Thursday, April 7, 2011

Exclusive: Angry House Dems Calling to Eject Wayward Reps From Caucus

There is a movement within House Democrats to kick Reps. Jamilah Nasheed and Penny Hubbard out of the caucus.

 

The anger arises from their votes yesterday supporting the Republican redistricting map.  Reps. Karla May and Michael Brown also voted with Republicans.  But they are escaping the same firestorm because Nasheed and Hubbard’s votes are seen as the latest in a long string of anti-caucus actions.

 

Their prime office space, gifted to them by Speaker Steve Tilley at the beginning of session, increases the perception that they are in cahoots with the Republicans.

 

It’s possible that upset Democrats will make a motion to eject the two representatives at the next caucus meeting on Monday.  But the ill-will may dissipate by then, or cooler heads may prevail.

 

It’s unclear – from a strategic standpoint – if there’s an advantage or disadvantage for the Democratic Caucus to make the move.  On the one hand reducing the size of the Caucus from 57 to 55 hardly seems like a step in the right direction.  On the other, instilling some discipline could be beneficial ahead of the critical veto session.

 

 

Map Bits

The House perfected their congressional redistricting map yesterday.  There was a last minute “Carnahan” map offered by Rep. Mike Colona which was defeated. 

 

The most interesting development was watching Rep. Joe Aull stand and bemoan that the new Emanuel Cleaver district contains rural residents, that is the counties of Saline and Lafayette being tossed together with urban Kansas City.

 

This comes as word has started circulating on the Senate side that Sen. Bill Stouffer is considering a filibuster due to the same concern.  I can’t recall that last Stouffer filibuster.  As chair of the Transportation Committee, he’s more inclined to get under the hood and fix things than huff and puff and make a stand.  So it will be interesting to see if he can rally other disgruntleds or if he’d go solo and how long he could last.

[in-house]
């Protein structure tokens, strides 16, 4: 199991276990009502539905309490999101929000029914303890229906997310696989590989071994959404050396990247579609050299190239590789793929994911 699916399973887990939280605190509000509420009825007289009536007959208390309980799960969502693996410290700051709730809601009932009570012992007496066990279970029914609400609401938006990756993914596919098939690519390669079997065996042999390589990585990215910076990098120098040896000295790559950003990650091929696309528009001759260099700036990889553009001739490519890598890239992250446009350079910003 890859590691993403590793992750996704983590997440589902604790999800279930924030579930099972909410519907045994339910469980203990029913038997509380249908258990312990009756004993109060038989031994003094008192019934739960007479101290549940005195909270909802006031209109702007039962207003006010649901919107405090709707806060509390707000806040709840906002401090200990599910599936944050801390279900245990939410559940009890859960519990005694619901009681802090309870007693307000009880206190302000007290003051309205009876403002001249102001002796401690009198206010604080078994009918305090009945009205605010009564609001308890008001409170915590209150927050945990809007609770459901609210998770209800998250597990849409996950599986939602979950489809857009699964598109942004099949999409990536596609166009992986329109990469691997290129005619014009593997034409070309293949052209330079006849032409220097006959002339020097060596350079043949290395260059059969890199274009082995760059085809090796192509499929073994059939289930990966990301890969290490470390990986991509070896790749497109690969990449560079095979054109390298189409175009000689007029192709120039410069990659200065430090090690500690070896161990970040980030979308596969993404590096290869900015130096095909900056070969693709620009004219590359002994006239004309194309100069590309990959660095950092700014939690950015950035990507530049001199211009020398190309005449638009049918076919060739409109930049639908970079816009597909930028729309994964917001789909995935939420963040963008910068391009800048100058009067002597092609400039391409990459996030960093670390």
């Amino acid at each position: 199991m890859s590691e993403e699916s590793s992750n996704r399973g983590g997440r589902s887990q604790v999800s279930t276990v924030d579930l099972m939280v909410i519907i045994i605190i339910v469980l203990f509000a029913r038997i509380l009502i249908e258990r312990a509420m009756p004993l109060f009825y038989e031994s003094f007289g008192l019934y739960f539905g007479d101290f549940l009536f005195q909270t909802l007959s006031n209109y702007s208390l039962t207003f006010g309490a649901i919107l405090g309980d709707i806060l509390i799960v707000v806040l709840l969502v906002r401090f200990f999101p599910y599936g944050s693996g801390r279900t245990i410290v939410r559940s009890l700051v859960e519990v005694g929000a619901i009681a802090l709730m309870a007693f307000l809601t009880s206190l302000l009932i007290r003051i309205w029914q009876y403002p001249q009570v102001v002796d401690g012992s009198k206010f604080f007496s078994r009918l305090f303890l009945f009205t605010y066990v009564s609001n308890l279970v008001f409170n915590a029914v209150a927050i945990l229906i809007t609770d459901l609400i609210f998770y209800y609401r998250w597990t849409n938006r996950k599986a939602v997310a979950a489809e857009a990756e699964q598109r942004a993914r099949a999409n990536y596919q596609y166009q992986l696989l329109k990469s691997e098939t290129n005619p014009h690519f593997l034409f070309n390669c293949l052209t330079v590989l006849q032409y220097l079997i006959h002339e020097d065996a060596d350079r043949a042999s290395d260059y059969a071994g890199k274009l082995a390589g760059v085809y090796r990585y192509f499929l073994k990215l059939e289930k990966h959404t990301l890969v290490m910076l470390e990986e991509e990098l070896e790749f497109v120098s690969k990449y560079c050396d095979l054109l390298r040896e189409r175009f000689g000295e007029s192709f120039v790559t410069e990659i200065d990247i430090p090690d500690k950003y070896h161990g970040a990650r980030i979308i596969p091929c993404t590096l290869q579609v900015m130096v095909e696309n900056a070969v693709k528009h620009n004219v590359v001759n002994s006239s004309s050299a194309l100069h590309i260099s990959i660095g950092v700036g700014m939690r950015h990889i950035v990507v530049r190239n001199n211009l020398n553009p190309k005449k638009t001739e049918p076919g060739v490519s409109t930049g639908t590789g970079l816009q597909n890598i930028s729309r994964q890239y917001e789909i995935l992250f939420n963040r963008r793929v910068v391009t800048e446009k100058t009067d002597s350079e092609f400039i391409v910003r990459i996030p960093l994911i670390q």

This raises the prospect of more back and forth between the House-approved map and the senators (Stouffer, but also Sen. Jason Crowell) who want changes.

 

 

And

Congressional redistricting does offer Governor Jay Nixon a chance to improve where he is weakest – with his Party’s faithful – by making a stand and vetoing the map when it gets to him.  The issue is probable below the radar of the independent voters he covets, yet would win him points with critics from the base who say he isn’t a true Democrat.

 

 

Unemployment Benefits Tack

Facing a head-wind of criticism, the gang of four (Sens. Jim Lembke, Brian Nieves, Rob Schaaf and Will Kraus) made a strategic tack.  They declared yesterday that their blocking the unemployment benefits wasn’t about unemployment benefits.  Gone was the rhetoric from the Senate floor just weeks before – getting people “off their backside,” recitation of the number of jobs on monster.com, Lembke’s recollection of losing his job once and never even considering taking unemployment benefits.

 

Now they say their beef is simply reducing federals stimulus spending.  Here’s their offer: if Governor Jay Nixon will cut $300 million from the federal funds coming to Missouri they’ll sit down and let the unemployment benefits through.  I mean what could be more reasonable than that?

 

MO News Horizon has bits from their press conference yesterday.  See it Here.

 

Having the Caucus’ message being driven Lembke is not a good place for Republicans, and obviously this all helps Nixon.

 

 

Bits

Sen. Eric Schmitt’s economic development agenda had a nice day in the House yesterday.  They gave approval to both the franchise tax phase-out and the Aerotropolis (aka China Hub) incentives.  Rep. Caleb Jones carried the latter, a nice badge for the freshman. 

 

 

The Senate yesterday gave amazingly speedy approval to Sen. Jason Crowell’s “paycheck protection” bill, SB202, which would – after a state-wide vote – prevent some labor organizations from having their dues automatically deducted from workers’ paychecks.   The ease with which it passed is perhaps yet one more symptom of organized labor’s position this session: defense, defense, defense on many fronts, and having to pick their battles.

 

 

Lots of education lobbyists huddled last night in downtown Jefferson City reportedly working over the “Turner problem.”  One participant exiting the meeting said that there was still no resolution…

 

 

Former state representative Rodney Hubbard will be walking the halls again soon… as a lobbyist for the Missouri Automobile Dealers Association.

 

 

Chip Wood’s horrid performance – taking only 34% - in the St. Louis County Assessor race has Republicans finger pointing, mainly at the process which chose their flawed candidate.  One operative says that it was Sen. Jim Lembke’s people, led by Republican committeeman John Judd, who pushed for Wood over Gene McNary.

 

 

Two Losses

Missed this yesterday...  Tuesday’s election night results included losses from two former state representatives.  Kenny Biermann (beat last November by Rep. Vicki Schneider) lost his St. Charles City Councilman race; and Cynthia Davis was beaten in her bid to join the St. Charles Ambulance District.

 

 

Lobbyist Principal Changes

From the Pelopidas website:

 

James E Farrell added Alliance for Investment, Jobs and Preservation.  

Kent Gaines added Viceroy Group and Most Worshipful Prince Hall Grand Lodge of Missouri

Susan Henderson Moore deleted Oxford Acquisition LLC.

 

 

$5k+ Contributions

Freedom PAC - $150,000 from American Democracy Alliance.

 

 

Birthdays

Ryan Rowden turns 34 today.